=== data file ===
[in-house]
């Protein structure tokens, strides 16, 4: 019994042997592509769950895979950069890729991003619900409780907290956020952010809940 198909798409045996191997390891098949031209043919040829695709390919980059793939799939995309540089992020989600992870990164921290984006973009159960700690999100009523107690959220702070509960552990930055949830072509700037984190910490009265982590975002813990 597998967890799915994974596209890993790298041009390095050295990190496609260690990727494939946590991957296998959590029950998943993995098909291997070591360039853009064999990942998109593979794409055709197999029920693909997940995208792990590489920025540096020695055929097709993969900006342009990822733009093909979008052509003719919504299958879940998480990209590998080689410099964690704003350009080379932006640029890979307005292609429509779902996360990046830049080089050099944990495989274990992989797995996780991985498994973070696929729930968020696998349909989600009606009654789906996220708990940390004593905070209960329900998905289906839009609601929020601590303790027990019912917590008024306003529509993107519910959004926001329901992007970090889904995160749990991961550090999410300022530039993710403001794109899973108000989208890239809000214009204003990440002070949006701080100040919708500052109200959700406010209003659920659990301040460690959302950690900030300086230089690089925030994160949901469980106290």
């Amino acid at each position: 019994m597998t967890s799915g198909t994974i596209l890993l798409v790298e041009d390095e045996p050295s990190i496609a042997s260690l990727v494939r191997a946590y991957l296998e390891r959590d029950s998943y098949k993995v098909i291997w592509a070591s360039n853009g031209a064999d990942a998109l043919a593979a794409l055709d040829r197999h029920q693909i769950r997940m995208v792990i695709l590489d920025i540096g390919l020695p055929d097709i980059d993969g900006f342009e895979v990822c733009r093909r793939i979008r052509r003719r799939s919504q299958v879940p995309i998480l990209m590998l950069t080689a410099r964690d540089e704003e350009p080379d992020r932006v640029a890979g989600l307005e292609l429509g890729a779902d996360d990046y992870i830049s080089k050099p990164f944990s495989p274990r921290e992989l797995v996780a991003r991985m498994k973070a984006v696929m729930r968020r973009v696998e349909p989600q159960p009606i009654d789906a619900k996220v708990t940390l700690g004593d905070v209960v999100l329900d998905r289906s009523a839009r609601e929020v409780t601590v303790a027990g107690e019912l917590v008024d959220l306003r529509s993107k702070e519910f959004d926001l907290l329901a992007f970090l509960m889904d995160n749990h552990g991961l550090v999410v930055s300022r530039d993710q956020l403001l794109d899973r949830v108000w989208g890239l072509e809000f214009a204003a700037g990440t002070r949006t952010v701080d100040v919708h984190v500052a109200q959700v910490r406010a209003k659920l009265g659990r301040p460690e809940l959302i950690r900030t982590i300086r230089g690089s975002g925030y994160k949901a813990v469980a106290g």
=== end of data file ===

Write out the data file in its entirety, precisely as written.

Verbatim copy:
[in-house]
């Protein structure tokens, strides 16, 4: 019994042997592509769950895979950069890729991003619900409780907290956020952010809940 198909798409045996191997390891098949031209043919040829695709390919980059793939799939995309540089992020989600992870990164921290984006973009159960700690999100009523107690959220702070509960552990930055949830072509700037984190910490009265982590975002813990 597998967890799915994974596209890993790298041009390095050295990190496609260690990727494939946590991957296998959590029950998943993995098909291997070591360039853009064999990942998109593979794409055709197999029920693909997940995208792990590489920025540096020695055929097709993969900006342009990822733009093909979008052509003719919504299958879940998480990209590998080689410099964690704003350009080379932006640029890979307005292609429509779902996360990046830049080089050099944990495989274990992989797995996780991985498994973070696929729930968020696998349909989600009606009654789906996220708990940390004593905070209960329900998905289906839009609601929020601590303790027990019912917590008024306003529509993107519910959004926001329901992007970090889904995160749990991961550090999410300022530039993710403001794109899973108000989208890239809000214009204003990440002070949006701080100040919708500052109200959700406010209003659920659990301040460690959302950690900030300086230089690089925030994160949901469980106290």
């Amino acid at each position: 019994m597998t967890s799915g198909t994974i596209l890993l798409v790298e041009d390095e045996p050295s990190i496609a042997s260690l990727v494939r191997a946590y991957l296998e390891r959590d029950s998943y098949k993995v098909i291997w592509a070591s360039n853009g031209a064999d990942a998109l043919a593979a794409l055709d040829r197999h029920q693909i769950r997940m995208v792990i695709l590489d920025i540096g390919l020695p055929d097709i980059d993969g900006f342009e895979v990822c733009r093909r793939i979008r052509r003719r799939s919504q299958v879940p995309i998480l990209m590998l950069t080689a410099r964690d540089e704003e350009p080379d992020r932006v640029a890979g989600l307005e292609l429509g890729a779902d996360d990046y992870i830049s080089k050099p990164f944990s495989p274990r921290e992989l797995v996780a991003r991985m498994k973070a984006v696929m729930r968020r973009v696998e349909p989600q159960p009606i009654d789906a619900k996220v708990t940390l700690g004593d905070v209960v999100l329900d998905r289906s009523a839009r609601e929020v409780t601590v303790a027990g107690e019912l917590v008024d959220l306003r529509s993107k702070e519910f959004d926001l907290l329901a992007f970090l509960m889904d995160n749990h552990g991961l550090v999410v930055s300022r530039d993710q956020l403001l794109d899973r949830v108000w989208g890239l072509e809000f214009a204003a700037g990440t002070r949006t952010v701080d100040v919708h984190v500052a109200q959700v910490r406010a209003k659920l009265g659990r301040p460690e809940l959302i950690r900030t982590i300086r230089g690089s975002g925030y994160k949901a813990v469980a106290g």